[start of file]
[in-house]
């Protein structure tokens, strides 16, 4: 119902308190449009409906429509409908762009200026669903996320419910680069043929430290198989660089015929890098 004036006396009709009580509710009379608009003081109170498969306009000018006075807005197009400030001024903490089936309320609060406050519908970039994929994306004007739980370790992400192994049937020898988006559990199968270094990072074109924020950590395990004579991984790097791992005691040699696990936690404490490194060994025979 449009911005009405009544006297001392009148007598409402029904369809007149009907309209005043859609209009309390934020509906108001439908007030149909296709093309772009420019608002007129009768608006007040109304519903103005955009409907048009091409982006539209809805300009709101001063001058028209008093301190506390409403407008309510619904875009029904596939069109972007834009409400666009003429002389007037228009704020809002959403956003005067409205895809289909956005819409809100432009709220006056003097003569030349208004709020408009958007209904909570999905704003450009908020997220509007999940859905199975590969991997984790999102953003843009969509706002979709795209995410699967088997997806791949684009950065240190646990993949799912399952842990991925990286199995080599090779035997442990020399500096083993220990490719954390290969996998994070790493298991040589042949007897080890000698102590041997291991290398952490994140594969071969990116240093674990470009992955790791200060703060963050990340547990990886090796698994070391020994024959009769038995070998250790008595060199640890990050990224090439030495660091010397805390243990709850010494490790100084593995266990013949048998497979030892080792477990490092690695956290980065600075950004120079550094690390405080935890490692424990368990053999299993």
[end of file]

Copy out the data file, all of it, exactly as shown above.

[in-house]
């Protein structure tokens, strides 16, 4: 119902308190449009409906429509409908762009200026669903996320419910680069043929430290198989660089015929890098 004036006396009709009580509710009379608009003081109170498969306009000018006075807005197009400030001024903490089936309320609060406050519908970039994929994306004007739980370790992400192994049937020898988006559990199968270094990072074109924020950590395990004579991984790097791992005691040699696990936690404490490194060994025979 449009911005009405009544006297001392009148007598409402029904369809007149009907309209005043859609209009309390934020509906108001439908007030149909296709093309772009420019608002007129009768608006007040109304519903103005955009409907048009091409982006539209809805300009709101001063001058028209008093301190506390409403407008309510619904875009029904596939069109972007834009409400666009003429002389007037228009704020809002959403956003005067409205895809289909956005819409809100432009709220006056003097003569030349208004709020408009958007209904909570999905704003450009908020997220509007999940859905199975590969991997984790999102953003843009969509706002979709795209995410699967088997997806791949684009950065240190646990993949799912399952842990991925990286199995080599090779035997442990020399500096083993220990490719954390290969996998994070790493298991040589042949007897080890000698102590041997291991290398952490994140594969071969990116240093674990470009992955790791200060703060963050990340547990990886090796698994070391020994024959009769038995070998250790008595060199640890990050990224090439030495660091010397805390243990709850010494490790100084593995266990013949048998497979030892080792477990490092690695956290980065600075950004120079550094690390405080935890490692424990368990053999299993």